The victims were Tate Myre, 16, Madisyn Baldwin, 17, and Hana St. Juliana, 14. A fourth student, Justin Shilling, 17, died on Wednesday, according to the L.A. Times.
“It’s never going to happen here” are the words everyone says about school shootings. In a perfect world, we would go to school without the constant fear of being the next news story or the next statistic for “mass school shootings.”
This isn’t a political problem either; it’s a gun safety problem. It has been a problem for so many years now. Until the problem is solved, it is every American’s problem. Gun violence prevention isn’t red or blue, left or right, it’s about saving lives. Take a moment to think about all the families who will now have an empty seat this holiday season due to gun violence. We do not need to argue about who is right and who isn’t, we need to instead provide support and alliance to communities affected.
I remember every shooting that has happened in my lifetime and it’s been countless tragedies since then. I have been practicing shooter drills since I was 4 years old and now as a senior in high school, the thought of being a victim of gun violence runs through my head constantly.
All the things that are said by the people in positions of power are not enough for the obvious cycle of gun violence in schools. Since the Columbine High School shooting in 1999, school shootings have become a common incident.
Victims of gun violence have become so common to see on the news, so we hardly bat an eye at them anymore. For every school shooting event we see, there are hundreds of lawmakers making public announcements that their thoughts and prayers are with the victims and their families. In all honesty, those thoughts and prayers are simply not enough anymore.
The Parkland shooting is one of many school shootings that have brought light to the subject of gun violence in schools and it is clear, clearer than it’s ever been (if it hasn’t been already), gun regulation needs to change.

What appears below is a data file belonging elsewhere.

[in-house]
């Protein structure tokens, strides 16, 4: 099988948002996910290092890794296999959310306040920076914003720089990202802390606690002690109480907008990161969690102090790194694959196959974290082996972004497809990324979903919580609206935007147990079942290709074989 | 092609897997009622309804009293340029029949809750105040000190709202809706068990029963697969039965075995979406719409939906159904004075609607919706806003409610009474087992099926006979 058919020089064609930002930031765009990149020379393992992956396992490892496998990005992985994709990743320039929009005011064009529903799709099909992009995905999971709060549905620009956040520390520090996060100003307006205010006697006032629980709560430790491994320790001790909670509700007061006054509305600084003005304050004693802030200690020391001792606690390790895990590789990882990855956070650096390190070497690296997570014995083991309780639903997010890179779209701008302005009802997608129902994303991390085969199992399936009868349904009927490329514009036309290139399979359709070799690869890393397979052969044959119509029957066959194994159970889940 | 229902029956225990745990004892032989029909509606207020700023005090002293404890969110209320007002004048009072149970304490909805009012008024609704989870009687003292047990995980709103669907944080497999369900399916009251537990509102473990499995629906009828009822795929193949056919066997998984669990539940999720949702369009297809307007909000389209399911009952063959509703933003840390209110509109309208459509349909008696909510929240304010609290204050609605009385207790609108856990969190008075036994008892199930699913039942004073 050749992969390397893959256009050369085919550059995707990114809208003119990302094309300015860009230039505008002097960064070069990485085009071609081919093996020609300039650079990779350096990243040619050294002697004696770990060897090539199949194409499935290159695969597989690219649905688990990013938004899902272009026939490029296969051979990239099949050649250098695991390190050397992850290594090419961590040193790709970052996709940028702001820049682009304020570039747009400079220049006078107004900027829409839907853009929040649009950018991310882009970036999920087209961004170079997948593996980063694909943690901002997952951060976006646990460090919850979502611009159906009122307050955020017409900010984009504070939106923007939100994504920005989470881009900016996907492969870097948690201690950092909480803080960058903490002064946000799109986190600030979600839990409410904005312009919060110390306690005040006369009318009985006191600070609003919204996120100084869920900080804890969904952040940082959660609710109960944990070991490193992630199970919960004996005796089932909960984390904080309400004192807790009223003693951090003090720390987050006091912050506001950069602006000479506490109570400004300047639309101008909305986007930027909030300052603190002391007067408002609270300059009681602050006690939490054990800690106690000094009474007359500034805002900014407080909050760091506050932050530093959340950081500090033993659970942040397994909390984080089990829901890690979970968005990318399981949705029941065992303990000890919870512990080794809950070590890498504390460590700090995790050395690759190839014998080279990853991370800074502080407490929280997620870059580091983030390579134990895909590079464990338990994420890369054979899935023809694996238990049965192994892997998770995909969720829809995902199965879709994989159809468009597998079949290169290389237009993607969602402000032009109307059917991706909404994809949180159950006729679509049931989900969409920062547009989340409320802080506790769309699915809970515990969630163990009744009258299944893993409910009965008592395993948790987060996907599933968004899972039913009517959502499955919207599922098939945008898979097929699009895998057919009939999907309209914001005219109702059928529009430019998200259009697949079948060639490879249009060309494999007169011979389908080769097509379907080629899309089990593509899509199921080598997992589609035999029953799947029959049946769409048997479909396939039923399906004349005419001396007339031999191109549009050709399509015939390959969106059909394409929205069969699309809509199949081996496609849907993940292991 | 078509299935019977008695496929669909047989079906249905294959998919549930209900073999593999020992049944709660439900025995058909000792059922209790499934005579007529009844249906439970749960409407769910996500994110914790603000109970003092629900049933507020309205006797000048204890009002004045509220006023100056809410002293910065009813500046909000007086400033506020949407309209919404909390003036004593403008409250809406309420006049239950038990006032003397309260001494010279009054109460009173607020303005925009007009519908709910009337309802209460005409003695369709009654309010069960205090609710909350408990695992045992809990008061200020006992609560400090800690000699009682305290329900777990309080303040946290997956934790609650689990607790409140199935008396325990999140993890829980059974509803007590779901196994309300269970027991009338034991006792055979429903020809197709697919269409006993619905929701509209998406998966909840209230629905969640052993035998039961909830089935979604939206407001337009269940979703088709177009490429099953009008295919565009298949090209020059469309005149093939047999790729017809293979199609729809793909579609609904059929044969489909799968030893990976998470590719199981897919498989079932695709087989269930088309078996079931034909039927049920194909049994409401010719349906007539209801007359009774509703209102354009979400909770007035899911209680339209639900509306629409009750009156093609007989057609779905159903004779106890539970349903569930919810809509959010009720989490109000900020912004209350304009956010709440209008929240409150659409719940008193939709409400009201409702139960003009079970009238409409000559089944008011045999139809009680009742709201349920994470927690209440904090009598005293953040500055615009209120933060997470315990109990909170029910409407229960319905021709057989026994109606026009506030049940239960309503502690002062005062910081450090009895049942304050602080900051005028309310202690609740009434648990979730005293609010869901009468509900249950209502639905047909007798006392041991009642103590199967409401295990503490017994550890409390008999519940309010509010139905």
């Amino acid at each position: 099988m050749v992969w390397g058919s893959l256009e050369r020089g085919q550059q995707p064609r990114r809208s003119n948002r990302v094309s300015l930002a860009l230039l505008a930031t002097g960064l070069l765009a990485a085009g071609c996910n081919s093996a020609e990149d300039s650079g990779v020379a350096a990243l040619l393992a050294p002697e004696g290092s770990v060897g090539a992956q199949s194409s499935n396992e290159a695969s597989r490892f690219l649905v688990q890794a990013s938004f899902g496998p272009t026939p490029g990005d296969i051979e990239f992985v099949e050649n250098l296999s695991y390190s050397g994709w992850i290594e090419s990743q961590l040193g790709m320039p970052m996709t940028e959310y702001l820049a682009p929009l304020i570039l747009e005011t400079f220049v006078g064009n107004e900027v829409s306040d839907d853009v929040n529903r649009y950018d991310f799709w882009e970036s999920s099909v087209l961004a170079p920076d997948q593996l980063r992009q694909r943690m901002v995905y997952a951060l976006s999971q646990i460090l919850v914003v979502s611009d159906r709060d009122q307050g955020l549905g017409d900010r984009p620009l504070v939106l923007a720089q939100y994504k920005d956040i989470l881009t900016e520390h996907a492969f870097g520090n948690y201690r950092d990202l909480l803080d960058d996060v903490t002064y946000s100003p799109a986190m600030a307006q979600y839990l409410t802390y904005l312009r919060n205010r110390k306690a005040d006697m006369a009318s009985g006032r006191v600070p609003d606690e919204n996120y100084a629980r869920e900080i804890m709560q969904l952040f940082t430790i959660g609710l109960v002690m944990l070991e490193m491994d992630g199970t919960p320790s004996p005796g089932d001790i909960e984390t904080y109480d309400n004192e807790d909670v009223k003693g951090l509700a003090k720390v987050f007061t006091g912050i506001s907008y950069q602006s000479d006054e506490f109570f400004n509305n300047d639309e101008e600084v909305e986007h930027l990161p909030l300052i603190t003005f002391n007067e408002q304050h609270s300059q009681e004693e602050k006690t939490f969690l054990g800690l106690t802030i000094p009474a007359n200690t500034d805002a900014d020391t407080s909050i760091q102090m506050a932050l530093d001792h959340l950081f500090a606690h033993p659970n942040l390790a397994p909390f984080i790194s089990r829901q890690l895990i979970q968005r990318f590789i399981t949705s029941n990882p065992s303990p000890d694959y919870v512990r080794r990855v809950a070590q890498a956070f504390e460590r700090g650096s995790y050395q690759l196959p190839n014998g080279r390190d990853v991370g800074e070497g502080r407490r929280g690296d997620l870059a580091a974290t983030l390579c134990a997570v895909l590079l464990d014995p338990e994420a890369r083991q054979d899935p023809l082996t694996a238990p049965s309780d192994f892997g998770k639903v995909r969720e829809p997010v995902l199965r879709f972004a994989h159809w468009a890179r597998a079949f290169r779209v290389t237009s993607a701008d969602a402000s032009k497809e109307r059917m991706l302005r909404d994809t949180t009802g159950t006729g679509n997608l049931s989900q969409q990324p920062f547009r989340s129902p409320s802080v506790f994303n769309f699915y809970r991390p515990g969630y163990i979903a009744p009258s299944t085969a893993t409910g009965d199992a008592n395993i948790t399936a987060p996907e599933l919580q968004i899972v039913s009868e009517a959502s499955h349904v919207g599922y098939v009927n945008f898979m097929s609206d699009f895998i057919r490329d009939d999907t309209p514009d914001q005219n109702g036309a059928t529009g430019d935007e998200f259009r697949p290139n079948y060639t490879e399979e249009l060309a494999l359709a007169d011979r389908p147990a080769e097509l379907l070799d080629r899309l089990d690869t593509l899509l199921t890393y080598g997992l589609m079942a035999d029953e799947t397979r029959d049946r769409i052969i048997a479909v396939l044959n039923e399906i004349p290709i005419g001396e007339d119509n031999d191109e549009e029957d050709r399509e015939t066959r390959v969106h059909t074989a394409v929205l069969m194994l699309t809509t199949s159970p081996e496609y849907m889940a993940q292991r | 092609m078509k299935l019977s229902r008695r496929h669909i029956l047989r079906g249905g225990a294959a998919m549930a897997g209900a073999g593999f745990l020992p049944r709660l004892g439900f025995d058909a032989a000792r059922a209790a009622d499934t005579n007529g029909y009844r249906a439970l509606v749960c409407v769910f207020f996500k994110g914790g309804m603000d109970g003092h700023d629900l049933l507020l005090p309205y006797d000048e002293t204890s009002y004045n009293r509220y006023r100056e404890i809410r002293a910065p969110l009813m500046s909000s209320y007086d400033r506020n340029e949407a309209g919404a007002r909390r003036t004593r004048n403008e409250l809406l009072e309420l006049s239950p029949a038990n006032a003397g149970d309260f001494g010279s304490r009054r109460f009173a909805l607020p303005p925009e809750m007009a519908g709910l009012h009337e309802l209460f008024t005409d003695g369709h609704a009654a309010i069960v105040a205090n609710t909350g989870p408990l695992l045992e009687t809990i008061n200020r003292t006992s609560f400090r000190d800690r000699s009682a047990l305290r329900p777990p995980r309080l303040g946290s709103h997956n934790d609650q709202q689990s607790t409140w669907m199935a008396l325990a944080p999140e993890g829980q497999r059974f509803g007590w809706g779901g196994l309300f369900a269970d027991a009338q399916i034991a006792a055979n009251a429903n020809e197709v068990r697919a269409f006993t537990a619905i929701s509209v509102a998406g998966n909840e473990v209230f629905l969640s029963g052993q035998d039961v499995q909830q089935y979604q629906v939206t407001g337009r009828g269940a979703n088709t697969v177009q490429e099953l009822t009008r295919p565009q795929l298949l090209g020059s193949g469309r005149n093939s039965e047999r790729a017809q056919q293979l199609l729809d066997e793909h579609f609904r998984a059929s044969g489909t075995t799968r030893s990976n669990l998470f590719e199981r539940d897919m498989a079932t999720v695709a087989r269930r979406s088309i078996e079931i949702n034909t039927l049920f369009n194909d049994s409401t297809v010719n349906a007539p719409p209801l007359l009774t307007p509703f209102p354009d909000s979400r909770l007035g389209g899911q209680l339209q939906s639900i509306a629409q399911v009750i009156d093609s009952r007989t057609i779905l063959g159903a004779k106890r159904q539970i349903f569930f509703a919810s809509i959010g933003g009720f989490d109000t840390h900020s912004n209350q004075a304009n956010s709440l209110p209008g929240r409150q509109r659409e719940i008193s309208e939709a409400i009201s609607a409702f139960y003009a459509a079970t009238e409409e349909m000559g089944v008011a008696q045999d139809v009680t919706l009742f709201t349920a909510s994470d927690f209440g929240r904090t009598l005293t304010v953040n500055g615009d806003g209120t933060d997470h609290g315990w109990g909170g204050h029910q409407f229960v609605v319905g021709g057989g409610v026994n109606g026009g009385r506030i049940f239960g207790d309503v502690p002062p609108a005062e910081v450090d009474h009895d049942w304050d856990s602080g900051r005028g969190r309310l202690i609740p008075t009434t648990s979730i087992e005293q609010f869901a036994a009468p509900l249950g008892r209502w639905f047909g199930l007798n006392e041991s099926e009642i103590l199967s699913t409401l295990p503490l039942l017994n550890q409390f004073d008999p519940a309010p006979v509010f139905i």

But again haven’t you all heard that already. At my seat I will sit until June 2022, I am sure dozens of people would wish their child, best friend, sister, classmate could do the same.
When you are young they assume you know nothing. Well, I do know about Joaquin Oliver, a 17-year-old who was a victim of gun violence at school. Joaquin was one of 17 victims of the shooting at Marjory Stoneman Douglas High School in Parkland, Fla. He was my age and I constantly think about him. And you might think it is weird to think about someone who I have never met. I think about him because of his age, I remember hearing about his story still in middle school. Now I am 17 and I could never imagine my life ending at this moment living so much yet so little. Joaquin was robbed for the rest of his life.
I can think of no other way to say this, so here goes: Guns down America. Your children are being killed, no more of your thoughts and prayers.
I turn 18 in a month and by then, I have passed many of the ages of gun violence victims in the United States.
Let that sink in. The age of 18 is the gasp of air I have been waiting for.
I am extremely grateful to have never experienced anything close to a school shooting, and after so many of them, I am morally obligated to talk about it. But are we surprised that it keeps happening?
We see the constant cycle: shots fired, dead children, parents crying, Senators lying along with thoughts and prayers. Then again with #NEVERAGAIN trending on Twitter.
Until it happens again.
I hear the sound of my own voice asking the same question, “what if it happens here?”
This question will follow you home.
The fear of calling your loved ones because it might be the last time will haunt you as long as you are in school.
The fight to make schools safe needs to continue all over the country because fear doesn’t belong in any classroom.